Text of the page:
Flying Blind Review

Treading the line carefully between an erotic drama and conspiracy thriller, Flying Blind luxuriates in a multilayered story, in beautifully filmed locations and acted by two hugely powerful and provocative leads. Kasia Klimkiewicz’s first feature follows Frankie, played by the incredibly talented Helen McCrory, a high level member of staff in the aerospace industry, designing drones for use in military strikes. Frankie is a forty something, independent, single woman, who remains very much in control of her own life. She also teaches at a local college about engineering and design. Whilst teaching one day, she meets the mysteriously dashing Kahil, played by the Algerian born Najib Oudghiri, and they start an intense sexual relationship, which very quickly forces Frankie to reconsider everything she has ever thought about her own, white, middle-class existence, her life at work and the entire world around her.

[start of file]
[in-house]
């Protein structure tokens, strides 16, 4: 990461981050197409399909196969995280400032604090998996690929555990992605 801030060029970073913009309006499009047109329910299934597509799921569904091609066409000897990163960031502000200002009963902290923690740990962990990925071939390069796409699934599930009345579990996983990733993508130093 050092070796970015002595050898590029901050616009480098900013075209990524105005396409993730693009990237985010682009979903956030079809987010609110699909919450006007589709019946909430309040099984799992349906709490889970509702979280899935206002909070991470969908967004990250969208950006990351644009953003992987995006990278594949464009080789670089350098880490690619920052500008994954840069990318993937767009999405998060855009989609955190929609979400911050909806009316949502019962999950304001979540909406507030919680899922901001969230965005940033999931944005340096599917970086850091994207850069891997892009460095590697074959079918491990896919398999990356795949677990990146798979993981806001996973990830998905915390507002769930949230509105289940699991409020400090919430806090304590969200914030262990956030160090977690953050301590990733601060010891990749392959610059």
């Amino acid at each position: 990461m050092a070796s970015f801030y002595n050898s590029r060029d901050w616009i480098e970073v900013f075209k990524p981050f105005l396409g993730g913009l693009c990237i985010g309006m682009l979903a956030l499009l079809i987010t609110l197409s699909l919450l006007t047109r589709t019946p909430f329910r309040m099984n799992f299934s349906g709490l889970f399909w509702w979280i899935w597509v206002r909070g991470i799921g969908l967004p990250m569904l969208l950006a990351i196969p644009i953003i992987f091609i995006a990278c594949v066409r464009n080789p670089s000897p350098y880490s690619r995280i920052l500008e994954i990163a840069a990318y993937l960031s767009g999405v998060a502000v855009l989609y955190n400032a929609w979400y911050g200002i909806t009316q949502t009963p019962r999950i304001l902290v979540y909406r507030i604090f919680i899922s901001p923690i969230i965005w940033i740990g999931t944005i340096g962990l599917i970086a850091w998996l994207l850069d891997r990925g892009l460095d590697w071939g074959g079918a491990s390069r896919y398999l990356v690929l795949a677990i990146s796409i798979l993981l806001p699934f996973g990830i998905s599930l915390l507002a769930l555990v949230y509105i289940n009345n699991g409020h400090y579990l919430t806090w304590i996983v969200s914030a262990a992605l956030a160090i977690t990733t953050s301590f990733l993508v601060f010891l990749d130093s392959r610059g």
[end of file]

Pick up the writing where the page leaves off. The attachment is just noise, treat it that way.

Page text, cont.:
When people start to talk, Frankie’s suspicions rise and she is no longer sure whether she can trust the man she has fallen in love with.

Flying Blind works on so many levels, and once you have recognised that, you start to see how powerful and interesting this film really is. To start with, I would like to look at the storyline between the older woman and the younger man. Sure, we have seen this before with films like The Graduate, which started an entire genre of these sexual dramas, and yet Flying Blind cleverly goes further to question the chemistry behind the relationship, rather than focusing on the base sexual instincts. Frankie is a working woman, she lives alone and is damn successful at what she does, she certainly doesn’t look as if she lacks in her life. She even has some sort of sexual chemistry with her co-worker, Robert (Tristan Gemmill) as he rubs closely by her; Klimkiewicz is just making the point that even though she is older, she still has a sex life and still can get the attention of other men. Furthermore, she doesn’t use Kahil just for sex but instead becomes emotionally involved with him; she even tries to help him when she finds out he is an illegal in this country.